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A high resolution record of mire development and climate change spanning the Lateglacial-Holocene boundary at Church Moss, Davenham, Cheshire, U.K

A high resolution record of mire development and climate change spanning the Lateglacial-Holocene boundary at Church Moss, Davenham, Cheshire, U.K
A high resolution record of mire development and climate change spanning the Lateglacial-Holocene boundary at Church Moss, Davenham, Cheshire, U.K
Excavations of deposits filling a closed basin within glacial drift at Church Moss, Davenham, near Northwich (Cheshire, England) revealed a sequence of Late-glacial and Early Holocene sediments. Analyses of pollen and plant and invertebrate macrofossils were undertaken, together with loss-on-ignition analyses and a programme of AMS radiocarbon dating, to provide a record of changing biostratigraphy and climatic and ecological regimes. The infilling of features identified as frost-cracks in the till flooring the basin gave remains that reflected conditions of extreme cold towards the end of the Devensian. The pollen record from a 3.5 m sequence of peat towards the deepest part of the basin, supported by radiocarbon dates, shows that organic deposition was initiated during the Late-glacial Interstadial and continued into the early part of the Holocene. There was some evidence for a cool episode during the interstadial, with amelioration prior to the rapid onset of the tundra conditions of the Loch Lomond Stadial. Following the stadial, amelioration was rapid. There was evidence from both central and marginal sequences for a mosaic of fen dominated by sedges and often also mosses, with short-lived small pools through much of the succession. Change to terrestrial conditions proceeded intermittently, probably as a result of subsidence caused by solution of underlying salt-bearing strata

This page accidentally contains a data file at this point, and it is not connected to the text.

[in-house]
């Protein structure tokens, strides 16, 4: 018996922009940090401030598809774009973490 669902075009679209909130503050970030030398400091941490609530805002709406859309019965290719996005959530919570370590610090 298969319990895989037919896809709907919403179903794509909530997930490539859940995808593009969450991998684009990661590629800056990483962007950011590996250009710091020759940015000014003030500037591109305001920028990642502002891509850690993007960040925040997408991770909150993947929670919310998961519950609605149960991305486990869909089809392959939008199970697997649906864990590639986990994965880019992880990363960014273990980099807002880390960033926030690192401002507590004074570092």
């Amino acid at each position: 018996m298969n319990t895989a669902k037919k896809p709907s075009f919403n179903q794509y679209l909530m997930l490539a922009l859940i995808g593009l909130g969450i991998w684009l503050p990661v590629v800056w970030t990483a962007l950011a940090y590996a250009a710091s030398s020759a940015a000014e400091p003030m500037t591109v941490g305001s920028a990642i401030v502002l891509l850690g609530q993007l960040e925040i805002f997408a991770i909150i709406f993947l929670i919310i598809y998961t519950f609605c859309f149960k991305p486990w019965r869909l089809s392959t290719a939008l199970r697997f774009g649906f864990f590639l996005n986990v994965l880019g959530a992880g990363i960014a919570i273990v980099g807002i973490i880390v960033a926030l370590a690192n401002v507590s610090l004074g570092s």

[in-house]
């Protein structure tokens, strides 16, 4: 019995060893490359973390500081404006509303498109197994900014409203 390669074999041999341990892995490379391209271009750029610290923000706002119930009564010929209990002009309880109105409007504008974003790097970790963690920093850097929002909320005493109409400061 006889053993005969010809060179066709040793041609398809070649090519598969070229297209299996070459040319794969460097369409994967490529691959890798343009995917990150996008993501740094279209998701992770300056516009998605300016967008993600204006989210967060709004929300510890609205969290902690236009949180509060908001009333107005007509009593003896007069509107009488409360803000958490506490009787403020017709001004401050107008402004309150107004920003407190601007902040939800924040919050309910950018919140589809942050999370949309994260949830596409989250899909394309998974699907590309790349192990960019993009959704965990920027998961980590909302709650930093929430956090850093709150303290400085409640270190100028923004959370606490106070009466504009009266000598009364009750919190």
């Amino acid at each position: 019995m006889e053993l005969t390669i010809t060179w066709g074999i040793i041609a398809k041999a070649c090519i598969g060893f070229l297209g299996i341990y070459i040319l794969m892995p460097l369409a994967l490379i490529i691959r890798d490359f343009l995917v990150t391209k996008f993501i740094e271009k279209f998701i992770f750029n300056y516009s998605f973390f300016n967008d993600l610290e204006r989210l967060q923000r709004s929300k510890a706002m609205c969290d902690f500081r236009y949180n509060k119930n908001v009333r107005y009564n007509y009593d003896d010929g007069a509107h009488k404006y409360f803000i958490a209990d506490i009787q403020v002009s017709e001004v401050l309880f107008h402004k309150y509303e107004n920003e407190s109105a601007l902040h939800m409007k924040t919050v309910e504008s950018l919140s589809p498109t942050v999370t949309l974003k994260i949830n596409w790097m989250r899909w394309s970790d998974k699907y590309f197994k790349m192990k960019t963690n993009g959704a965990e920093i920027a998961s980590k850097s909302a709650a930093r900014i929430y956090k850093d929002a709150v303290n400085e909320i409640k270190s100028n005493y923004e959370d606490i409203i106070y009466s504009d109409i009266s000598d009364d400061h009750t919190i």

plant macrofossils, pollen analysis, insects, stratigraphy, mire development, climate change, Late-glacial, Holocene, Cheshire
0267-8179
697-724
Hughes, P.D.M.
14f83168-b203-4a91-a850-8c48535dc31b
Kenward, H.K.
654efe2b-304c-4ac9-891a-8663f656e48e
Hall, A.R.
5f93c1f1-fa40-433e-95ce-e0ca324b71a3
Large, F.D.
62209084-1c0e-42d8-bd66-7d3a67efcd1d
Hughes, P.D.M.
14f83168-b203-4a91-a850-8c48535dc31b
Kenward, H.K.
654efe2b-304c-4ac9-891a-8663f656e48e
Hall, A.R.
5f93c1f1-fa40-433e-95ce-e0ca324b71a3
Large, F.D.
62209084-1c0e-42d8-bd66-7d3a67efcd1d

Hughes, P.D.M., Kenward, H.K., Hall, A.R. and Large, F.D. (2000) A high resolution record of mire development and climate change spanning the Lateglacial-Holocene boundary at Church Moss, Davenham, Cheshire, U.K. Journal of Quaternary Science, 15 (8), 697-724. (doi:10.1002/1099-1417(200010)15:7<697::AID-JQS548>3.0.CO;2-M).

Record type: Article

Abstract

Excavations of deposits filling a closed basin within glacial drift at Church Moss, Davenham, near Northwich (Cheshire, England) revealed a sequence of Late-glacial and Early Holocene sediments. Analyses of pollen and plant and invertebrate macrofossils were undertaken, together with loss-on-ignition analyses and a programme of AMS radiocarbon dating, to provide a record of changing biostratigraphy and climatic and ecological regimes. The infilling of features identified as frost-cracks in the till flooring the basin gave remains that reflected conditions of extreme cold towards the end of the Devensian. The pollen record from a 3.5 m sequence of peat towards the deepest part of the basin, supported by radiocarbon dates, shows that organic deposition was initiated during the Late-glacial Interstadial and continued into the early part of the Holocene. There was some evidence for a cool episode during the interstadial, with amelioration prior to the rapid onset of the tundra conditions of the Loch Lomond Stadial. Following the stadial, amelioration was rapid. There was evidence from both central and marginal sequences for a mosaic of fen dominated by sedges and often also mosses, with short-lived small pools through much of the succession. Change to terrestrial conditions proceeded intermittently, probably as a result of subsidence caused by solution of underlying salt-bearing strata

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More information

Published date: 2000
Keywords: plant macrofossils, pollen analysis, insects, stratigraphy, mire development, climate change, Late-glacial, Holocene, Cheshire

Identifiers

Local EPrints ID: 58259
URI: https://eprints.soton.ac.uk/id/eprint/58259
ISSN: 0267-8179
PURE UUID: 4059b48f-5e80-4c87-bf88-0feec8022f6c

Catalogue record

Date deposited: 18 Aug 2008
Last modified: 13 Mar 2019 20:32

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